Seattle has been at the epicenter of left-wing efforts to “defund the police,” and was the site of the “Capitol Hill Occupied Protest,” or CHOP, which took over several city blocks for several weeks in June. The occupation began after local political leaders ordered the Seattle Police Department to abandon the East Precinct, over the objections of Chief Carmen Best.

It ended only after left-wing activists led a march to Seattle Mayor Jenny Durkan’s private residence, after which she ordered it dismantled.

Durkan and Gov. Jay Inslee had resisted President Donald Trump’s offer of federal law assistance in clearing the CHOP, which Durkan had described as a “Summer of Love” and a “block party.”

On Friday, the New York Times belatedly acknowledged that the CHOP had been a nightmare for local residents and small business, with bands of armed Antifa and Black Lives Matter activists commanding the streets.

There were several shootings in the CHOP, including the murder of Horace Lorenzo Anderson Jr. Police were reportedly obstructed by CHOP activists as they attempted to evacuate the wounded man.

In the aftermath of the removal of CHOP in early July, residents have faced continued violent protest from left-wing activists. Some riots have included the use of explosives.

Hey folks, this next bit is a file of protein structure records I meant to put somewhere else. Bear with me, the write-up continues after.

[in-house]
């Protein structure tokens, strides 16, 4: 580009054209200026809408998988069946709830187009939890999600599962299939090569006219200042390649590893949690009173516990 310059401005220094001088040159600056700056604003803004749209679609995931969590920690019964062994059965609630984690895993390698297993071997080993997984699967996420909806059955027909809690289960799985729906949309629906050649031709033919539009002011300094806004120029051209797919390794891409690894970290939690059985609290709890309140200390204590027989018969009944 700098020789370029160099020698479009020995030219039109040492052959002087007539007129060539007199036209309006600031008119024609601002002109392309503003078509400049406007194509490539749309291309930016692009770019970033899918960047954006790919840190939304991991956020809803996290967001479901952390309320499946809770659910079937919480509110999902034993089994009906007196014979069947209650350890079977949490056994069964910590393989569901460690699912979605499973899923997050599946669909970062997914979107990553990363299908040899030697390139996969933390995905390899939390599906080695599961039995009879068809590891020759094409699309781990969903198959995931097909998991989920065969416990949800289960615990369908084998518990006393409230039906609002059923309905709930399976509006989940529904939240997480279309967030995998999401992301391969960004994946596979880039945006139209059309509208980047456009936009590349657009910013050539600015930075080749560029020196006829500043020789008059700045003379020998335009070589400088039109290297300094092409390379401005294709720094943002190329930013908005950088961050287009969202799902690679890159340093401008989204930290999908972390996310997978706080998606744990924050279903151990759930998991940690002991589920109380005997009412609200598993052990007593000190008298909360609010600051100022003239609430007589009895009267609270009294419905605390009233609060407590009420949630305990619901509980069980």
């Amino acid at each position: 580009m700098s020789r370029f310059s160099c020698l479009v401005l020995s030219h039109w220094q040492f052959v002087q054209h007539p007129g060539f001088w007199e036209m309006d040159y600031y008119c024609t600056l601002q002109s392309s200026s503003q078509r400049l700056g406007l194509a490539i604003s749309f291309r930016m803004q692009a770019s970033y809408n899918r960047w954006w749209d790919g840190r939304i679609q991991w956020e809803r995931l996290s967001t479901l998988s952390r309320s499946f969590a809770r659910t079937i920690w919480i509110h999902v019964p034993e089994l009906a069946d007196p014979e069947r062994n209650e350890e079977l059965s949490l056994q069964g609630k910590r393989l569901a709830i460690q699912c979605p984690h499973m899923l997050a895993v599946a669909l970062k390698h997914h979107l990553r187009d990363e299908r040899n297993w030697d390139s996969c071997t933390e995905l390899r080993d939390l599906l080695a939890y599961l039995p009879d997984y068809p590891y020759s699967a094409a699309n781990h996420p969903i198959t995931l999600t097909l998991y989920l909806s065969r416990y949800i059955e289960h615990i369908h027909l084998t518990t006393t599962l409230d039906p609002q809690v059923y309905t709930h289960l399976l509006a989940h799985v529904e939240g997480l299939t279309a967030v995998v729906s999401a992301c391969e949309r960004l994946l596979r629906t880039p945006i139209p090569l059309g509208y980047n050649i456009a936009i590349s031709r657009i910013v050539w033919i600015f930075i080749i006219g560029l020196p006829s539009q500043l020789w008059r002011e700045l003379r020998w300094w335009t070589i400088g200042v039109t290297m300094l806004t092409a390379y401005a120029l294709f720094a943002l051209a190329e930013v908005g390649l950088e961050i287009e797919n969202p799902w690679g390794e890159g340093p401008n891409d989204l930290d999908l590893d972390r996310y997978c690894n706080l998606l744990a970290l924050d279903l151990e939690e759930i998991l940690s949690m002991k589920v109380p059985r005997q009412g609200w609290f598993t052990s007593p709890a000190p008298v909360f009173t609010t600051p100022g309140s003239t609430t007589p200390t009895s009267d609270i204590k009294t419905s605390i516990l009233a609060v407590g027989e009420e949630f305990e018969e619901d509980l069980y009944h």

Nevertheless, the Democrat-dominated City Council — with eight Democrats and one Socialistapproved a proposal last month to cut funding to the Seattle Police Department by 50%, and to “imagine life beyond policing.”

The council has acknowledged that the budget cannot be cut by 50% in 2020, but it proposing to cut 100 police officers from the force this year.

The final 2020 budget will be up for approval Monday.

Joel B. Pollak is Senior Editor-at-Large at Breitbart News and the host of Breitbart News Sunday on Sirius XM Patriot on Sunday evenings from 7 p.m. to 10 p.m. ET (4 p.m. to 7 p.m. PT). His new book, RED NOVEMBER, tells the story of the 2020 Democratic presidential primary from a conservative perspective. He is a winner of the 2018 Robert Novak Journalism Alumni Fellowship. Follow him on Twitter at @joelpollak.

Photo: file

Black Lives Matter Protesters Swarm Seattle Police Chief’s Home

A large group of “aggressive” protesters swarmed Seattle Police Chief Carmen Best’s Snohomish County home over the weekend, the police chief confirmed in an August 2 letter addressed to members of the Seattle City Council, detailing the incident.

Dozens of vehicles lined the road as roughly 200 protesters, “mostly white men and women in their twenties,” gathered in the neighborhood to protest, according to the Lynwood Times. The protesters wore masks and held signs reading, “Black Lives Matter.”

The outlet reported that protesters “shouted profanity and insults at neighbors, took license plate information on vehicles, took pictures of homes, and asked little kids who lived in the neighborhood what schools they attended.”

Some demonstrators attempted to head to Best’s residence (she was not at home at the time) but were stopped by neighbors, who “established a perimeter to protect her [Best’s] home from possible mischief.”

“I feel incredibly unsafe,” one neighbor, who predicted that it will “happen again,” told the paper.

“Their objective was not completed; they never made it to her house, we stopped them … so we think they will be back,” the neighbor added.

Another resident detailed the nature of the protesters to the outlet, describing them as “very organized.”